Buttermilk Biscuits

Buttermilk Biscuits

Do you love biscuits? Crave them? Or ignore their very existence (the horror!)?

I’m a biscuit lover and one of the main reasons is that they are a perfect side dish to whip up that fulfills that carb craving without having to plan ahead like you need to do for breadsticks or rolls.

Plus, the biscuits you see here combined with this other-worldly ham make up the most perfect combination in the history of ever and may be the only reason needed to make these lovies.

Buttermilk Biscuits

Flaky, soft and tender, these beautiful buttermilk biscuits are absolute biscuit perfection. In fact, I consider myself pretty much a biscuit failure when it comes to the classic kind (these drop biscuits, on the other hand, are easy and fabulous) until these buttermilk biscuits came into my life.

I’ll admit, it does help to have a food processor because successful biscuits are more in how you handle and work with the dough than anything – the key being not to overwork and let the butter get too warm since the little bits of cold butter melt and sizzle while baking creating pockets of steam and thereby making the biscuits ultra-flaky. And trust me, you want ultra-flaky.

However, if you don’t have a food processor, never fear, you can still make these babies, just take care to work quickly and carefully.

A really fantastic buttermilk biscuit recipe needs to reside in every person’s recipe arsenal, wouldn’t you agree? So save this recipe, or better yet, just make them! Then you’ll have no choice but to be convinced of their awesomeness.

Buttermilk Biscuits

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Buttermilk Biscuits

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Ingredients:

  • 3 cups unbleached all-purpose flour, plus more for dusting
  • 1/2 teaspoon baking soda
  • 1 1/2 tablespoons baking powder
  • 1 teaspoon salt
  • 9 tablespoons very cold butter cut into pieces
  • 1 1/2 cups buttermilk, more or less (here is a guide for making your own buttermilk)

Directions:

  1. Preheat the oven to 450 degrees F. Combine the dry ingredients in a bowl, or in the bowl of a food processor. Cut the butter into the flour mixture until the mixture is like coarse meal and the butter is in small, pellet-sized pieces (slightly smaller than a pea). This will take a few short pulses in the food processor.
  2. Pour in the buttermilk and mix/pulse only until just combined. The dough should start to come together but you don’t want to overmix the dough. If there are lots of dry patches throughout the dough, add a bit more buttermilk, just a tablespoon or two at a time until the dough comes together.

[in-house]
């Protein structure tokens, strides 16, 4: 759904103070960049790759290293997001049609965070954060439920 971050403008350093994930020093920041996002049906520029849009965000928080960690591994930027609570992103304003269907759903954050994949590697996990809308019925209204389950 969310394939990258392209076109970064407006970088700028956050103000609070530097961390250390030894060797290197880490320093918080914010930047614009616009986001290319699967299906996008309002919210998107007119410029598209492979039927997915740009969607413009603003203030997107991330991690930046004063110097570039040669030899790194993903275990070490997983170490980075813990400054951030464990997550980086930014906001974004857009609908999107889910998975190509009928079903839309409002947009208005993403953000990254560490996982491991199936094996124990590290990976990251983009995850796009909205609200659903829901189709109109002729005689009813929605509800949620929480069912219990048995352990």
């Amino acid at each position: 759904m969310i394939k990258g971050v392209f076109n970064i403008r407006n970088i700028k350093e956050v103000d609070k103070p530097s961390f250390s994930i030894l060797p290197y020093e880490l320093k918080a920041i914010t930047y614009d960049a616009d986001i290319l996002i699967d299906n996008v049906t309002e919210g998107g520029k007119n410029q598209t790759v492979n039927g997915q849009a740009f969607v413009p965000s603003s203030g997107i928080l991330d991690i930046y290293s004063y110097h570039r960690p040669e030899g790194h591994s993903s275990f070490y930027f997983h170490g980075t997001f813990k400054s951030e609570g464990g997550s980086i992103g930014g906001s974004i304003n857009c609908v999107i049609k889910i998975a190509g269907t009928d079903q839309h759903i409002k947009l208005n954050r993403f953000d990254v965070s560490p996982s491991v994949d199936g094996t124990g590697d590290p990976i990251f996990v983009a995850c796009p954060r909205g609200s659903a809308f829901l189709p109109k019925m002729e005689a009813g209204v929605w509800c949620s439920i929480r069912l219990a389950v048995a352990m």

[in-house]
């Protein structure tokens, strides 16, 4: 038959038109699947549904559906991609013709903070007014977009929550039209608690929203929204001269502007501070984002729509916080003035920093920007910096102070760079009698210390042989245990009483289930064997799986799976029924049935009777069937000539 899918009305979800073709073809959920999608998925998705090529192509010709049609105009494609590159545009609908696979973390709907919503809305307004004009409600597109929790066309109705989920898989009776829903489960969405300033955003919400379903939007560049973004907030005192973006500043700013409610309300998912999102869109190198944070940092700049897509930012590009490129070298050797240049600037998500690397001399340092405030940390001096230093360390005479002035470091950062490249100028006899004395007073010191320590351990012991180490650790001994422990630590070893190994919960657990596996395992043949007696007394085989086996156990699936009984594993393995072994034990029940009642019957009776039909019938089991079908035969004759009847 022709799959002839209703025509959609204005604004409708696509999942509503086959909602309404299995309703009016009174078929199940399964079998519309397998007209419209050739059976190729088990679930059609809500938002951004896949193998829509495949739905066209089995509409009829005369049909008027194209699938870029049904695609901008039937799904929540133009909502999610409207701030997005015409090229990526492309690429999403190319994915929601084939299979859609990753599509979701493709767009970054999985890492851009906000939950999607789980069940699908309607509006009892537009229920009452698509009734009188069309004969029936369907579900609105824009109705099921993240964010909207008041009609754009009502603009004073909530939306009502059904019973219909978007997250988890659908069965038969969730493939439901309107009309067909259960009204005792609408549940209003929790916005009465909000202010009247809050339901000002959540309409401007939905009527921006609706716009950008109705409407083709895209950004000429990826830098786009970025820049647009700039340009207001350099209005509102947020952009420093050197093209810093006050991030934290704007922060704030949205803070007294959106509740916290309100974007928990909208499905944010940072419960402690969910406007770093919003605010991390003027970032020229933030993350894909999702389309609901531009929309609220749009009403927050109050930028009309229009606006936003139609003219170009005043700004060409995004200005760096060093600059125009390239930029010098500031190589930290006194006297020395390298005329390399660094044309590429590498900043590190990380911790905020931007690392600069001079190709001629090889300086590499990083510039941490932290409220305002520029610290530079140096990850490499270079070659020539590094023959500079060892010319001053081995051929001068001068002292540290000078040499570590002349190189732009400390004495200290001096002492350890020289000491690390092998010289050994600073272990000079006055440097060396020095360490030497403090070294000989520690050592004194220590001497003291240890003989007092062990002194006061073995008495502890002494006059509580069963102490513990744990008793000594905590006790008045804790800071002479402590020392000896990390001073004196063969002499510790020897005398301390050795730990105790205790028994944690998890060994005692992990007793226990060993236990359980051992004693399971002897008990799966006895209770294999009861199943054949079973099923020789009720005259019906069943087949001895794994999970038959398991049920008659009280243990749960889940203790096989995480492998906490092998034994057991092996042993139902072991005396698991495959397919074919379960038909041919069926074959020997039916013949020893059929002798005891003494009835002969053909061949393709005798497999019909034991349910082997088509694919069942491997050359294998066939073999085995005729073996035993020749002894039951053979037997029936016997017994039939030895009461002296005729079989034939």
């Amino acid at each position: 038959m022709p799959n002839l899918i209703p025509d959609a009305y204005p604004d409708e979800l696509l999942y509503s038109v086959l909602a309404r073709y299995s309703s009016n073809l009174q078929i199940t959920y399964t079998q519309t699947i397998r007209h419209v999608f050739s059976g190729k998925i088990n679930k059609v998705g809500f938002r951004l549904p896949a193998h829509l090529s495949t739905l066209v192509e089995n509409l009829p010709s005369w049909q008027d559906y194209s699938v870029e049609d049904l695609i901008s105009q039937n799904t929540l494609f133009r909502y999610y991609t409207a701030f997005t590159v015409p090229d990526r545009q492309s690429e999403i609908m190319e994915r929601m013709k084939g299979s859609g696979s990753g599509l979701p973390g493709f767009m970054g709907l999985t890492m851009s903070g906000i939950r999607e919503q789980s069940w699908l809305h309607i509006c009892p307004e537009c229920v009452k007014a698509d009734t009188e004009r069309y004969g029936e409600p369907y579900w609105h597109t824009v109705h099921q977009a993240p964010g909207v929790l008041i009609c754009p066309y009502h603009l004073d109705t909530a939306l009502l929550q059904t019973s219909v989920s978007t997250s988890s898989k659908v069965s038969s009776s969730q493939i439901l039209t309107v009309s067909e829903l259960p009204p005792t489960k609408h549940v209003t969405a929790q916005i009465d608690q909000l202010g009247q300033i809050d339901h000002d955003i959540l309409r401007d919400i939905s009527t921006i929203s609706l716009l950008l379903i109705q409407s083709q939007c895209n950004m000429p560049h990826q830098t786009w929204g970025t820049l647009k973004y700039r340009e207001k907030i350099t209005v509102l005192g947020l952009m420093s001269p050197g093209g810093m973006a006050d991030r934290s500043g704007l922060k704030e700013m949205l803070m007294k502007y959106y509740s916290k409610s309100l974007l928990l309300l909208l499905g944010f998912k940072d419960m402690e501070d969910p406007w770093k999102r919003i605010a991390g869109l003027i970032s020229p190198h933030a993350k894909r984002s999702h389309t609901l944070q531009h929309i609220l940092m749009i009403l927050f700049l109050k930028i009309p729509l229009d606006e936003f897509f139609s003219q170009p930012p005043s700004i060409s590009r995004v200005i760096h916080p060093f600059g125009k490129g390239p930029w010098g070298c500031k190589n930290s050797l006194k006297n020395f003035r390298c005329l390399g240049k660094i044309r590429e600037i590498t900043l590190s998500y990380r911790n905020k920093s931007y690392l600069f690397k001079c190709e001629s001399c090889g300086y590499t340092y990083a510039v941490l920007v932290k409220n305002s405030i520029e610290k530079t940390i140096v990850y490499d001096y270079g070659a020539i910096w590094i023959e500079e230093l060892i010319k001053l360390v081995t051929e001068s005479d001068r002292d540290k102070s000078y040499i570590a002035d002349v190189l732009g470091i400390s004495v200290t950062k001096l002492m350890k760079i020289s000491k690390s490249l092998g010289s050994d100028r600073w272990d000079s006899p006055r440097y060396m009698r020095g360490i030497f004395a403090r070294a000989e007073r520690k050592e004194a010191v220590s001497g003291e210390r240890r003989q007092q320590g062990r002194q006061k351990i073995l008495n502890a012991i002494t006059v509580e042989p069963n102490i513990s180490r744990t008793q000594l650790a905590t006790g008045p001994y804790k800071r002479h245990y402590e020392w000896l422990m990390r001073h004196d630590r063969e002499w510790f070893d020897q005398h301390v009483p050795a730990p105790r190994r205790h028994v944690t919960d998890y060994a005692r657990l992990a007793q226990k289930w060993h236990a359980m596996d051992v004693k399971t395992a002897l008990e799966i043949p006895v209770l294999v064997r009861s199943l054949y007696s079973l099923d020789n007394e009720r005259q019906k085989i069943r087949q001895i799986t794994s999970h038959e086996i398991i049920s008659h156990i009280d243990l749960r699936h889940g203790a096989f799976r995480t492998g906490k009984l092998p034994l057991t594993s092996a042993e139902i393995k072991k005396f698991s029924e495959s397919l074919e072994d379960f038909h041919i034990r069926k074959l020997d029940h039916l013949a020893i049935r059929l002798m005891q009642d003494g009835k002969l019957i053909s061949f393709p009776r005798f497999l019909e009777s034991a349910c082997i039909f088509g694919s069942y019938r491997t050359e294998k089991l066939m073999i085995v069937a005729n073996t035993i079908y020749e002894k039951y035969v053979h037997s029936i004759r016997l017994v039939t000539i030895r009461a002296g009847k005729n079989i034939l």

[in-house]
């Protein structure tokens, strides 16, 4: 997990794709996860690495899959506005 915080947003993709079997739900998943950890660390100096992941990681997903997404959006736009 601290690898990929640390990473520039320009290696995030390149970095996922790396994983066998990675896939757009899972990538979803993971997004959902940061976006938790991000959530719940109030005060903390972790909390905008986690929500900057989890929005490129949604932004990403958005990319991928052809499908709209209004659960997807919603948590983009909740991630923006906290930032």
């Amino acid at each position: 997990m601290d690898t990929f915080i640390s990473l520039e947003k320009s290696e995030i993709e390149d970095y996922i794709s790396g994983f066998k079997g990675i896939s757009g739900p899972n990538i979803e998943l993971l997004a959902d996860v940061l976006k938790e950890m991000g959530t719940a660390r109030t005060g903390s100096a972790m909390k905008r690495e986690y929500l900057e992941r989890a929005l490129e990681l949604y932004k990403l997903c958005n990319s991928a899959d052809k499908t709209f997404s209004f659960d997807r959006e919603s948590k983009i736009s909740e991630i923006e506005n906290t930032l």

3. Scrape the dough out of the food processor or bowl onto a lightly floured counter. Gently pat (do not roll with a rolling pin!) the dough to about 1/2-inch thick. Gently fold the dough in half or in thirds, repeating for a total of 4-5 times and pressing it gently to 1-inch thick after the last fold. These folds, combined with the cold butter, are what help to create flaky layers in the biscuits.
  4. Use a round biscuit or cookie cutter to cut into circles. Do not turn the cutter while pressing into the dough, just press firmly enough to cut all the way through the dough.
  5. Line a large, rimmed cookie sheet with a silpat liner or parchment paper. Place the biscuits on the pan with the sides barely touching each other. This helps the biscuits rise up instead of out. If you like crustier sides to your biscuits, space them further apart. They won’t rise as high but they’ll have golden edges.
  6. Bake for about 10-12 minutes until the biscuits are lightly golden on top and bottom, taking care to not overbake. Serve immediately.

Notes:

I struggled making biscuits for years. They were never very tender. Until I got a food processor and I firmly believe that delicious biscuits are more about how you work (the key being not to overwork) the dough rather than the actual ingredients. Using a food processor keeps the butter colder and the dough comes together more quickly. If you don’t have a food processor, you can use a pastry blender or two forks or knives to combine ingredients, just take care not to overwork the dough and let the butter get too warm.

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Recipe Source: adapted slightly from this recipe at southern.food.com